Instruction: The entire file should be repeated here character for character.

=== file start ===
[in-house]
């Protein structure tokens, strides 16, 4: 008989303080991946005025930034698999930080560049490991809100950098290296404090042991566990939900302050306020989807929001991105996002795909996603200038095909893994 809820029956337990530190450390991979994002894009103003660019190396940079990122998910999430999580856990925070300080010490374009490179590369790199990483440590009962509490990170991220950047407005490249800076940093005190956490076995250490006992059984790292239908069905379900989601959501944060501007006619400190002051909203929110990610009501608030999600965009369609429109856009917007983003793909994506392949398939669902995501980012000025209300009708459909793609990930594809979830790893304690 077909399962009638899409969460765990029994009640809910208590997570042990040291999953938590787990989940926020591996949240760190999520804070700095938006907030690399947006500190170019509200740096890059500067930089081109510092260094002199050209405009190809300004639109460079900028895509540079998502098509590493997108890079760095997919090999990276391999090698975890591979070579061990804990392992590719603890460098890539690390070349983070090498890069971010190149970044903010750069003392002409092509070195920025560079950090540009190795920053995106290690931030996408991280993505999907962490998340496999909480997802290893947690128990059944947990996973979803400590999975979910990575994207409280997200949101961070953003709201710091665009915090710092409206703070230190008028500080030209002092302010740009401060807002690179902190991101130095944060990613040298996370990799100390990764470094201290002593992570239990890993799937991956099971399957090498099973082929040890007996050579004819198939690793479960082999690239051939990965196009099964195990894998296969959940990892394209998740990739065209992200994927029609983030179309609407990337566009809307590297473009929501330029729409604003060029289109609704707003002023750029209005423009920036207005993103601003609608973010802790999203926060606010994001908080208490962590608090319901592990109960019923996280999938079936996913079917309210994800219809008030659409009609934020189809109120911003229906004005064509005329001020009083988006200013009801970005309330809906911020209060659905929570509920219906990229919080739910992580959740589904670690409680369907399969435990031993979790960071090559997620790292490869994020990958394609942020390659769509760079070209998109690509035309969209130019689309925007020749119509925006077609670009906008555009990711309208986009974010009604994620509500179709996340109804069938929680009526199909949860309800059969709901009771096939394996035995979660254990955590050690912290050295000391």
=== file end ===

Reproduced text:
[in-house]
């Protein structure tokens, strides 16, 4: 008989303080991946005025930034698999930080560049490991809100950098290296404090042991566990939900302050306020989807929001991105996002795909996603200038095909893994 809820029956337990530190450390991979994002894009103003660019190396940079990122998910999430999580856990925070300080010490374009490179590369790199990483440590009962509490990170991220950047407005490249800076940093005190956490076995250490006992059984790292239908069905379900989601959501944060501007006619400190002051909203929110990610009501608030999600965009369609429109856009917007983003793909994506392949398939669902995501980012000025209300009708459909793609990930594809979830790893304690 077909399962009638899409969460765990029994009640809910208590997570042990040291999953938590787990989940926020591996949240760190999520804070700095938006907030690399947006500190170019509200740096890059500067930089081109510092260094002199050209405009190809300004639109460079900028895509540079998502098509590493997108890079760095997919090999990276391999090698975890591979070579061990804990392992590719603890460098890539690390070349983070090498890069971010190149970044903010750069003392002409092509070195920025560079950090540009190795920053995106290690931030996408991280993505999907962490998340496999909480997802290893947690128990059944947990996973979803400590999975979910990575994207409280997200949101961070953003709201710091665009915090710092409206703070230190008028500080030209002092302010740009401060807002690179902190991101130095944060990613040298996370990799100390990764470094201290002593992570239990890993799937991956099971399957090498099973082929040890007996050579004819198939690793479960082999690239051939990965196009099964195990894998296969959940990892394209998740990739065209992200994927029609983030179309609407990337566009809307590297473009929501330029729409604003060029289109609704707003002023750029209005423009920036207005993103601003609608973010802790999203926060606010994001908080208490962590608090319901592990109960019923996280999938079936996913079917309210994800219809008030659409009609934020189809109120911003229906004005064509005329001020009083988006200013009801970005309330809906911020209060659905929570509920219906990229919080739910992580959740589904670690409680369907399969435990031993979790960071090559997620790292490869994020990958394609942020390659769509760079070209998109690509035309969209130019689309925007020749119509925006077609670009906008555009990711309208986009974010009604994620509500179709996340109804069938929680009526199909949860309800059969709901009771096939394996035995979660254990955590050690912290050295000391």